As this is being written, Betty and I are just back from a ten-day visit to California, the first six days of which would be of absolutely no interest to readers of this column. The last four, however, were spent at the Los Angeles Airport Marriott Hotel attending the L.A. Jazz Institute's "Big Band Olympics," which brought together bands from a number of countries around the world (well, the leaders at least were from various countries; the bands were comprised for the most part of world-class musicians from southern California and other parts of this country). As is true of any such event, it had its highs and lows, ups and downs, ins and outs, pleasurable components and tactical errors (more about that later). In sum, the Olympics embodied four days of high-quality big-band jazz, admirably performed by a series of all-star ensembles.
Fifteen concerts were presented from Thursday afternoon through Sunday evening including tributes to the legendary Clarke-Boland Big Band from France and Canada's peerless Boss Brass, amplified by four films, half a dozen panel discussions and a special presentation by the LAJI's Ken Poston on Howard Lucraft and Stan Kenton
). The music, suffice to say, was as varied as their backgrounds.
Each day began with a film whose theme was "Big Bands Around the World." The clips were roughly chronological, spanning a period from the early '30s to the '70s (and perhaps beyond). Among the many highlights was an interview with Willis Conover, who for many years hosted a jazz program beamed around the world via the Voice of America's shortwave network and possessed one of the world's most exquisite speaking voices. It was a thrill to hear him again, even if only briefly. Aside from that, the films covered a potpourri of renowned groups and players, from Django Reinhardt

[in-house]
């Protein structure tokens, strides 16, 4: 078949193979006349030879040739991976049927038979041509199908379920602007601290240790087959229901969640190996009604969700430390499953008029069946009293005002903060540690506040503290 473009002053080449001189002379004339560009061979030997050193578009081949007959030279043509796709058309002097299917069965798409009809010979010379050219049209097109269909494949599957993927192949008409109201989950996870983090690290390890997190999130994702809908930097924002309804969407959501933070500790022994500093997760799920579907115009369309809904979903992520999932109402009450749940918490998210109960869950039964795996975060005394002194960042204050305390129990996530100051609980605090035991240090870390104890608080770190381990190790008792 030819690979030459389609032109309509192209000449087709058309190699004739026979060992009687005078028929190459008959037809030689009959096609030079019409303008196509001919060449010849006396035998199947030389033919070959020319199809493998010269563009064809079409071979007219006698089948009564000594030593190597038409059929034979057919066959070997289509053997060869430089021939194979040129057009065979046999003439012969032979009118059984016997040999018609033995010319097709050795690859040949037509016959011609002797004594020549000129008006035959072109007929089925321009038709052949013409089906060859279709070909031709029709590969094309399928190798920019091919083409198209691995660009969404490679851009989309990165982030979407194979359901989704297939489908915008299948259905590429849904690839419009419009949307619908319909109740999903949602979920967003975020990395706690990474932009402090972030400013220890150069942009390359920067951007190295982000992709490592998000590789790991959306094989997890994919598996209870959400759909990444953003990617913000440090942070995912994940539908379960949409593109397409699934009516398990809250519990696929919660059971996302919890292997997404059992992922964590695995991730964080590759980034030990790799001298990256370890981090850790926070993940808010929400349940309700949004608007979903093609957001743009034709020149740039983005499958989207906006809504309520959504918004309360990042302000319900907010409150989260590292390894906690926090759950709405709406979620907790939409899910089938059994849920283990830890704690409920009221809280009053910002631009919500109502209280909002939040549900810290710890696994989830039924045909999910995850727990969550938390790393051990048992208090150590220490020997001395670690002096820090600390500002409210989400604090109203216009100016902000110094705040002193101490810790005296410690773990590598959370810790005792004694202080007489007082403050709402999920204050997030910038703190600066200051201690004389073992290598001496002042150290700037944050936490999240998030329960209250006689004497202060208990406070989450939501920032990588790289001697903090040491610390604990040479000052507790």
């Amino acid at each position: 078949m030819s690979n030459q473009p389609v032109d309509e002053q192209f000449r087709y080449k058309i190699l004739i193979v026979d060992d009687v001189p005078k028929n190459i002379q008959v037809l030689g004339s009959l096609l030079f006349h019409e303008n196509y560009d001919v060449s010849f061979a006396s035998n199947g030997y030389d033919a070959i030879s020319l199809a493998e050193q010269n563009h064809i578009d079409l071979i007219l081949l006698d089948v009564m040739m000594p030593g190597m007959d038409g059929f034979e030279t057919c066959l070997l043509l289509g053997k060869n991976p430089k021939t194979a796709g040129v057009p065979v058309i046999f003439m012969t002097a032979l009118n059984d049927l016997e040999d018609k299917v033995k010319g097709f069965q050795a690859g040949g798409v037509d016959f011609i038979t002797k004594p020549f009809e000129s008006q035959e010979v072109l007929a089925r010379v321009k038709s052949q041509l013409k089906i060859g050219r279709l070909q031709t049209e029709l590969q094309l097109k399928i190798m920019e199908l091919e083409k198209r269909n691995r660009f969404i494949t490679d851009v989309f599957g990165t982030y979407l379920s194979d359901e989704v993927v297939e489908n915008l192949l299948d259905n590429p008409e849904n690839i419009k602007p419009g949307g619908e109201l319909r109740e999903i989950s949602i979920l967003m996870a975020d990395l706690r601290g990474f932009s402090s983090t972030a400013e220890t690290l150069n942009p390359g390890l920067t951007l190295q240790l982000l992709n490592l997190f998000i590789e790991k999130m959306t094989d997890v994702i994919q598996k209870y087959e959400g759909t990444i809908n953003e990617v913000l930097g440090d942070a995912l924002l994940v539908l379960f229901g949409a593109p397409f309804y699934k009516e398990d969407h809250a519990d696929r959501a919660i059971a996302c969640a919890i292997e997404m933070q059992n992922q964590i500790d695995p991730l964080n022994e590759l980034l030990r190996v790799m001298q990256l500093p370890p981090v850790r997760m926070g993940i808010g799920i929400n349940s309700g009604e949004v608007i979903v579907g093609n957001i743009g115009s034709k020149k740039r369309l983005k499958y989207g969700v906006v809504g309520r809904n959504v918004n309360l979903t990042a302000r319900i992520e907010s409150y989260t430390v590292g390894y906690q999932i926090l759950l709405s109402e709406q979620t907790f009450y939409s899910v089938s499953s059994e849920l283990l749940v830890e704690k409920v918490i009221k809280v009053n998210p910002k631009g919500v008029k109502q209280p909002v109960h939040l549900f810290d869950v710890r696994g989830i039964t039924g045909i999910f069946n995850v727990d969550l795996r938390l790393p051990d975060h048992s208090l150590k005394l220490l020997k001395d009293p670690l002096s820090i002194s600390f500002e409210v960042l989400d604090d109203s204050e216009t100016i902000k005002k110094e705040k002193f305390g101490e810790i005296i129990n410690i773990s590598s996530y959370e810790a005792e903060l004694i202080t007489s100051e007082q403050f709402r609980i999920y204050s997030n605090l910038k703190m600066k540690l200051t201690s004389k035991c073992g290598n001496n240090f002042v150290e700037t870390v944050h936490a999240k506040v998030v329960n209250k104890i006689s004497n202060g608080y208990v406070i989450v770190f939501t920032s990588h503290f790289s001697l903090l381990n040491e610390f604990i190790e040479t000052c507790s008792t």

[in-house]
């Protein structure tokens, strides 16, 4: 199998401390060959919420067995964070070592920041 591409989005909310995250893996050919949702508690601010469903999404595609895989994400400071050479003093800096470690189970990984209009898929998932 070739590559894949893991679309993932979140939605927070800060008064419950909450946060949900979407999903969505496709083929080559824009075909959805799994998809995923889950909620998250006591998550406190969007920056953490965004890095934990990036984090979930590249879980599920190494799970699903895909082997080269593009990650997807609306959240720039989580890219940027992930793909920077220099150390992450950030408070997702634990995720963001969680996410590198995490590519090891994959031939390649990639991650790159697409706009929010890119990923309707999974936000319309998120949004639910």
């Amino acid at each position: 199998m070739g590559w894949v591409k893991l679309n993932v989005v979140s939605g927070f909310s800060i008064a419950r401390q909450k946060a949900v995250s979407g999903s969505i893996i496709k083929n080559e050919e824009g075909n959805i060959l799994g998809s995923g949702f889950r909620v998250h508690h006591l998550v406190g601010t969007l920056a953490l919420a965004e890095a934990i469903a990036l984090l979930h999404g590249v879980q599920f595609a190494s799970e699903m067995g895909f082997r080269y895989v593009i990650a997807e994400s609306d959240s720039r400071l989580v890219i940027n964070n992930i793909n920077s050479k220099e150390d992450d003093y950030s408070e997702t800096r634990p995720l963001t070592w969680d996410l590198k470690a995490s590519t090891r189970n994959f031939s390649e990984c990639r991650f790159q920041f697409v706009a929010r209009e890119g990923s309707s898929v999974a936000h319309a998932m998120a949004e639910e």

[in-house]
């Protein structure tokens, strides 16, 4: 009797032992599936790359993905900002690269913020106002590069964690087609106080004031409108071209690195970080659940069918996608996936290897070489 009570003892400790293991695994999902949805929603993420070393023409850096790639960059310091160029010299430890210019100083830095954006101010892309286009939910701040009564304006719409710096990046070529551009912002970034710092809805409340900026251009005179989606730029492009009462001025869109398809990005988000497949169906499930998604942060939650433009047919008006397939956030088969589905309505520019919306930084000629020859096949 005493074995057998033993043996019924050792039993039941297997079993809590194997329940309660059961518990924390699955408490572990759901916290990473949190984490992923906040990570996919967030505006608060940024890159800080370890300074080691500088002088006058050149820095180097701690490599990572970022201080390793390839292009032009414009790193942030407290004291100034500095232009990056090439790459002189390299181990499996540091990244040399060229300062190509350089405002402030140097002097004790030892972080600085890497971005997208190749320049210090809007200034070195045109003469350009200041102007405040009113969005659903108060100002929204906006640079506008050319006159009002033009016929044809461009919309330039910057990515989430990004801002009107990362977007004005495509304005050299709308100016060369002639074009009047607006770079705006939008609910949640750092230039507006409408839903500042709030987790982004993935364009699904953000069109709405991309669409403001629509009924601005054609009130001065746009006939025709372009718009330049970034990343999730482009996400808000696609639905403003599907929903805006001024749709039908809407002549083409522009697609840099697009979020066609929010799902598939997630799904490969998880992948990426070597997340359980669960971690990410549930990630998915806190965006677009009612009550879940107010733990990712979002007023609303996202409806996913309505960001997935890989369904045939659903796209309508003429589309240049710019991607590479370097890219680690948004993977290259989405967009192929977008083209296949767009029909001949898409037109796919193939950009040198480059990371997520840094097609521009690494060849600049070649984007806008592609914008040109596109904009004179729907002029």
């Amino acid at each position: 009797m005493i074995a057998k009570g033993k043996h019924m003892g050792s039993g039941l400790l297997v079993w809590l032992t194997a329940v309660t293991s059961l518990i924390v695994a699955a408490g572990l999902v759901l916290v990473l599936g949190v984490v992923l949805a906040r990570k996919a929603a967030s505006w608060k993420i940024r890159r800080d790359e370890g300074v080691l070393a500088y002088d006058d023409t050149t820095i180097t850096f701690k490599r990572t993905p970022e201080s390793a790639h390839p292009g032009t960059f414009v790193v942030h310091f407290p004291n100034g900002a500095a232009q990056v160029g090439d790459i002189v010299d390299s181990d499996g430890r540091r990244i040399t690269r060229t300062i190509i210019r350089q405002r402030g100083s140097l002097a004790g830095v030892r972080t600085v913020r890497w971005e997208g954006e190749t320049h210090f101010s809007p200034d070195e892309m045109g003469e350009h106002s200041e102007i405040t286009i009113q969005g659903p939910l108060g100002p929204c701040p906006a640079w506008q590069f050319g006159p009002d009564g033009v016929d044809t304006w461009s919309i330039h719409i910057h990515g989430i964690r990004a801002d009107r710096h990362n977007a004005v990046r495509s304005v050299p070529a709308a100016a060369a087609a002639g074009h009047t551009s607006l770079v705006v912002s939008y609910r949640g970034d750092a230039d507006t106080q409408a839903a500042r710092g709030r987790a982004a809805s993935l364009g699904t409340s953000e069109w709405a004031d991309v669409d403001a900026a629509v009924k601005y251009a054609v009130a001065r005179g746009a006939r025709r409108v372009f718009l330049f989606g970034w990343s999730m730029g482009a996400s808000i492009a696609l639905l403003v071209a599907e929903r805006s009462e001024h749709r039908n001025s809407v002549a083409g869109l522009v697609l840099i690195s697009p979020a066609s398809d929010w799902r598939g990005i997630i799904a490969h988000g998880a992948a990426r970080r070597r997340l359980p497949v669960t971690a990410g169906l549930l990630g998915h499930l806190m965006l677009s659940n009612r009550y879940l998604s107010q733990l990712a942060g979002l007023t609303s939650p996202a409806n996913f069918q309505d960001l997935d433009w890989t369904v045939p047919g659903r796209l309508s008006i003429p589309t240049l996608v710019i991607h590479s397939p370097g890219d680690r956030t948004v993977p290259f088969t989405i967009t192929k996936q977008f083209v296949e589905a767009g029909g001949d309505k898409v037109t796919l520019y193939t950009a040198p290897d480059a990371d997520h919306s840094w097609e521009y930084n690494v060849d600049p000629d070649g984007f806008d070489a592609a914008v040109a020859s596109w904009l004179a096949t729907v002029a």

Friday afternoon), covered a wide range of topics both biographical and personal. Silsbee had one of the easier tasks, as he simply asked Arturo Sandoval a question, then relaxed for 15-20 minutes while the trumpet giant weaved tales that mesmerized his audience. The panelists from eastern EuropePonomarev, Leviev, Vigacknowledged their debt to Conover and the Voice of America for introducing them to jazz at a time when the music was either banned or strongly discouraged in countries behind the Iron Curtain. Ponomarev and Leviev, it should be noted, are gifted storytellers, always ready with an appropriate quip or one-liner, as are Vig, Davies, Sandoval and Altman, among others. Poston's presentation on Jazz International began with its formation in 1954 by Lucraft, a journalist / radio personality from the UK who also led his own bands both here and abroad, in association with his friend and colleague, Stan Kenton. It was Lucraft's idea to form an organization that would promote jazz around the world, and with Kenton's name in the forefront it succeeded well for a number of years before the music began losing ground to new trends exemplified by Elvis Presley